The Great Plains in the spring is by far the most 'bang for your buck' in terms of the probability that you'll see a tornado on any given storm observation day. If I'm blessed enough to live a long life and am able to keep observing, the Midwest tornado numbers will continue to grow in relation the Plains. Overall, it takes twice as many storm observation days to see a tornado in the Midwest than the Great Plains, but each Midwest chase tends to involve half of the mileage of a typical Great Plains trip. All but 3 of the Midwestern tornadoes I've seen occured less than 2 hours from home! It's also worth noting that observing in Missouri (see the state-by-state table below) has really hurt the Midwest success rate. If not for Missouri, the Midwest rate would be very close to that of the Plains.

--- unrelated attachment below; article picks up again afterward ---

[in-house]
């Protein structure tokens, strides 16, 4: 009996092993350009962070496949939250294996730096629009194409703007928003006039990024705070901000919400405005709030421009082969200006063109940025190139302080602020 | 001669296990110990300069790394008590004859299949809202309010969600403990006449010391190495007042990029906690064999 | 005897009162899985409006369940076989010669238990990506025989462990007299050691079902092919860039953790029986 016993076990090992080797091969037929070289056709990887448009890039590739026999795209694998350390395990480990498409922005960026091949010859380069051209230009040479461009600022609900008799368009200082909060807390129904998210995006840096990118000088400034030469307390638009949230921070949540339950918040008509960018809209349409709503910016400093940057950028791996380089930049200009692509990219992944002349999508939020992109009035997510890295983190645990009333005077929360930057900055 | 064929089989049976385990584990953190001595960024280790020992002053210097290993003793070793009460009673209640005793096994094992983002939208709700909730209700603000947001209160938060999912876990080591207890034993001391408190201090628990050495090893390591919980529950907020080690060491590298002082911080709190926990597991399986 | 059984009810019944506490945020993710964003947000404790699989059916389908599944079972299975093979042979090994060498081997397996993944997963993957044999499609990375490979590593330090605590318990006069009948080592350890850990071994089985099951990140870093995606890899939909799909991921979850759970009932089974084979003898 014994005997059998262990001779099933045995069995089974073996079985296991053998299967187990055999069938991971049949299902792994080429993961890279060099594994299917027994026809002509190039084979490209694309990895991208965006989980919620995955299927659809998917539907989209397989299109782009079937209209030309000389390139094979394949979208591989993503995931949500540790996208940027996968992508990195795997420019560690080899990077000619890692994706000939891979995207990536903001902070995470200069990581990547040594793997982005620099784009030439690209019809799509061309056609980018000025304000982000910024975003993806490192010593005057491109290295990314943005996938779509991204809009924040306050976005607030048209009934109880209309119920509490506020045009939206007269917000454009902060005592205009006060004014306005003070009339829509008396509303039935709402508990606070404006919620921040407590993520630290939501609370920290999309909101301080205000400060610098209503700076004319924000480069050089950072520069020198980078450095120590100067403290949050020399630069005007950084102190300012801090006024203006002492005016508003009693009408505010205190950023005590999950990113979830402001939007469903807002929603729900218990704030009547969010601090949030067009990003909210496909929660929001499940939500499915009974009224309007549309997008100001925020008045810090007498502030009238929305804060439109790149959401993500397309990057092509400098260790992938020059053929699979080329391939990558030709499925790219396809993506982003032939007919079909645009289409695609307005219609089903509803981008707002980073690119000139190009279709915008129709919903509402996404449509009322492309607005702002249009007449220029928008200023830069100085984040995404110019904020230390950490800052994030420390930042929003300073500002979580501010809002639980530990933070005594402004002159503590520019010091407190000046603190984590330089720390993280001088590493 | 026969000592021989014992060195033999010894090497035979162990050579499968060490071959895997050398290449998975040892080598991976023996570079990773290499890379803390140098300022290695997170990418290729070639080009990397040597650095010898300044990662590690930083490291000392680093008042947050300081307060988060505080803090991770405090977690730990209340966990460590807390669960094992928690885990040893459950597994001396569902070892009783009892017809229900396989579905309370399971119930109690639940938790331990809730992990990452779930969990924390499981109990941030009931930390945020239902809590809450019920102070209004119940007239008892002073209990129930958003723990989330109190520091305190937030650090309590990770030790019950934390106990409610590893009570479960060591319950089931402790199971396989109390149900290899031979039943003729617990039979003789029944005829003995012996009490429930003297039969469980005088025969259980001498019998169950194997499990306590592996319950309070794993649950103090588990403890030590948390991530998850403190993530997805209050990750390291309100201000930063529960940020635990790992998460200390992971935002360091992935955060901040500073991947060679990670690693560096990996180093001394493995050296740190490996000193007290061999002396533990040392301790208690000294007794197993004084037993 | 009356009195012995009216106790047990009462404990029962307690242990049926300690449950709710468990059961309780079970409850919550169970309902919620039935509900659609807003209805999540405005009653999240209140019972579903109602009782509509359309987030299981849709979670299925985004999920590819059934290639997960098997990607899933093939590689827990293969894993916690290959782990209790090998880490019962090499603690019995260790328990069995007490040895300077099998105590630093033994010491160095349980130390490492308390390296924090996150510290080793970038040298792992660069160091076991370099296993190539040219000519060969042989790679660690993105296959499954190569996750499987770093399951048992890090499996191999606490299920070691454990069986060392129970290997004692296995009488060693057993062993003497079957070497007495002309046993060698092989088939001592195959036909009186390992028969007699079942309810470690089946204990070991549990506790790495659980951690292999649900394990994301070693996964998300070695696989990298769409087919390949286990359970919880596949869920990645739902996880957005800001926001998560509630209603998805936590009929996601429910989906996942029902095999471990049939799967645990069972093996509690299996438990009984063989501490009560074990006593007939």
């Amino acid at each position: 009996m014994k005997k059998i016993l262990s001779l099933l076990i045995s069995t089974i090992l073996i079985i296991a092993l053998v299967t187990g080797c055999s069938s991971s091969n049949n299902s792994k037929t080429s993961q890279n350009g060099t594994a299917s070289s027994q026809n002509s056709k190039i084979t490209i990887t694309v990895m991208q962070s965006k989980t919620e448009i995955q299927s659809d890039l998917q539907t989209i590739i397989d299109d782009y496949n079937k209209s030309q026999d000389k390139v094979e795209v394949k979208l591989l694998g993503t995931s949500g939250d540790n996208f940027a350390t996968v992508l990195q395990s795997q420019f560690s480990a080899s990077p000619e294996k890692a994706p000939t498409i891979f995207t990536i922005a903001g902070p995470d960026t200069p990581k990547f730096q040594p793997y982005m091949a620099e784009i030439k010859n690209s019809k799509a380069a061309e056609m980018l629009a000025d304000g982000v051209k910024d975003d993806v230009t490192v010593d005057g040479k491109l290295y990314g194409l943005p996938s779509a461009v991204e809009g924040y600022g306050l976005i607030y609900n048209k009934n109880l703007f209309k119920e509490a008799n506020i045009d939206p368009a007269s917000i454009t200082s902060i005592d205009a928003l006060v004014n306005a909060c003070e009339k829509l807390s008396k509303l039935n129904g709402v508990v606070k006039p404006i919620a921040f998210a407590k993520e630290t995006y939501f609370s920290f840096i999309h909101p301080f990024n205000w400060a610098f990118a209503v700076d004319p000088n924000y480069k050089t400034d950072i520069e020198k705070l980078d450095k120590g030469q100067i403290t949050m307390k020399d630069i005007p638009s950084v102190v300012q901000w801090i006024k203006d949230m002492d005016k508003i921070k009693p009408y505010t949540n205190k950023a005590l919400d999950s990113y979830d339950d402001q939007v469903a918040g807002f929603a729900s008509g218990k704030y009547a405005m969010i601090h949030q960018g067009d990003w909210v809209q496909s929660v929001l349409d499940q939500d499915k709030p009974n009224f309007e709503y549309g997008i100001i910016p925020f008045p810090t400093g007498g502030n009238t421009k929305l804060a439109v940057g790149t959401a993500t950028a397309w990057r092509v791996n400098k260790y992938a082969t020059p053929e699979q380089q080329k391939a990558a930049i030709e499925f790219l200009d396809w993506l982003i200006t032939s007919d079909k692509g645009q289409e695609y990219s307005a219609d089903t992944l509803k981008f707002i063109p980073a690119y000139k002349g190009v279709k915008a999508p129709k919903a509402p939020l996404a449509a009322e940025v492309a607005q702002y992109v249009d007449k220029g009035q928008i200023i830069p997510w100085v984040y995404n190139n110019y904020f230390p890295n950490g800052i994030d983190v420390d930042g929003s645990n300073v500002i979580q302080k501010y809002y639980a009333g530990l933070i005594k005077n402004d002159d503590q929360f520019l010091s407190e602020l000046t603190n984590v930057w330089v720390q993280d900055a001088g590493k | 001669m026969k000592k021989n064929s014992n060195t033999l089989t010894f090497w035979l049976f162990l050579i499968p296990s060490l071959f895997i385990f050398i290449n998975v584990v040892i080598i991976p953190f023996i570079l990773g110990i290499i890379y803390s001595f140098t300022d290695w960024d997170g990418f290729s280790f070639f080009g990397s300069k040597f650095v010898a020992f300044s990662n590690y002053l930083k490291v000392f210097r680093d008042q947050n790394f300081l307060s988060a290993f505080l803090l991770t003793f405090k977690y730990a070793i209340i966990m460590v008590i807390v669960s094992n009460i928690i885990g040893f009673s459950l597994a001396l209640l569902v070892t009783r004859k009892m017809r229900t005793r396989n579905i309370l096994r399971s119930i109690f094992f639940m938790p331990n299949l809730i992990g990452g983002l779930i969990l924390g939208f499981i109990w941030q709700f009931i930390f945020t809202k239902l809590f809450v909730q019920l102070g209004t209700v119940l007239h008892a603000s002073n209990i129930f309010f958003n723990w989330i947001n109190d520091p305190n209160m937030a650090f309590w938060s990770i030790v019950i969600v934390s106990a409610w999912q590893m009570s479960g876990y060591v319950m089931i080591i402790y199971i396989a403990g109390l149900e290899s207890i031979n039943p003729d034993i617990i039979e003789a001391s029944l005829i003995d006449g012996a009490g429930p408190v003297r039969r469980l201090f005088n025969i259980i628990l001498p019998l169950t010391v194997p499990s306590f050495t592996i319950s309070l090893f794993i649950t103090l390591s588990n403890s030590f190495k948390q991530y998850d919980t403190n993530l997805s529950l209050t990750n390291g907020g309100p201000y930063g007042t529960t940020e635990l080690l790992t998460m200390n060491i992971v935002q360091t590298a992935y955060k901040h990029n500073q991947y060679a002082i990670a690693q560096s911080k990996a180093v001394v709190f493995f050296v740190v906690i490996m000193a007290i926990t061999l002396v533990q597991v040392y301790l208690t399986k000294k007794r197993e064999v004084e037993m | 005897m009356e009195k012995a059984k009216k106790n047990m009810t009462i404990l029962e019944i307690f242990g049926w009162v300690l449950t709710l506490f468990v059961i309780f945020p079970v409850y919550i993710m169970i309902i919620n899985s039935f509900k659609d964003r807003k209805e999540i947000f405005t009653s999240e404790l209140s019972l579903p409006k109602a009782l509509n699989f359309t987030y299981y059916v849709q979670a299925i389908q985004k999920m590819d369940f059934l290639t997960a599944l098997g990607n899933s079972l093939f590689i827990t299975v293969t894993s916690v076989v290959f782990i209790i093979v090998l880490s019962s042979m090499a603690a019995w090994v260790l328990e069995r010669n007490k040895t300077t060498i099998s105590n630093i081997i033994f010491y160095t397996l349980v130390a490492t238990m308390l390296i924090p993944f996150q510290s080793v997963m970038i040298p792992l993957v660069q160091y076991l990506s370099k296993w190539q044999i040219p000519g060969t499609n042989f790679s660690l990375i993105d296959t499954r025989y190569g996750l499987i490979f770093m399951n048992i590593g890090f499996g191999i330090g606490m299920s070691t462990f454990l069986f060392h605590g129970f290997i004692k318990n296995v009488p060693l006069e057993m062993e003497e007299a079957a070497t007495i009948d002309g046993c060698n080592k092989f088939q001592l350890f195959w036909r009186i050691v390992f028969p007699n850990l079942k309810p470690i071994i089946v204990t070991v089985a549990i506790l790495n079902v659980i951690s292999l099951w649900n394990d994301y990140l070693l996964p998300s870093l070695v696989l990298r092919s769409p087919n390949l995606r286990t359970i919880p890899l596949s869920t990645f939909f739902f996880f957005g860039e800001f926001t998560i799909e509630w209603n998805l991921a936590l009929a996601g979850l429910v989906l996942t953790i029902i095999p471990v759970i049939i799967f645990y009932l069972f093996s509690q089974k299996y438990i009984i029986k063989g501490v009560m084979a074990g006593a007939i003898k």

*30 of the 31 Midwest tornadoes were captured since 2010 (after I moved to the St. Louis metro area), and 25 of those 31 were captured in the state of Illinois.

Tornadoes by Month - Leader: May

Month Tornado
Chase Days
Tornado
Days
Tornadoes Photogenic
Tornadoes
Success
Rate
%
Photogenic
January 2 0 0 0 0% 0%
February 4 2 3 1 50% 33.3%
March 10 1 1 0 10.0% 0%
April 37 5 17 4 13.5% 23.5%
May 82 27 64 15 32.9% 23.4%
June 28 13 32 7 46.4% 21.9%
July 7 3 5 0 42.9% 0%
August 1 0 0 0 0% 0%
September 3 2 2 1 66.7% 50%
October 3 1 1 0 33.3% 0%
November 4 1 1 0 25.0% 0%
December 3 1 4 2 33.3% 50%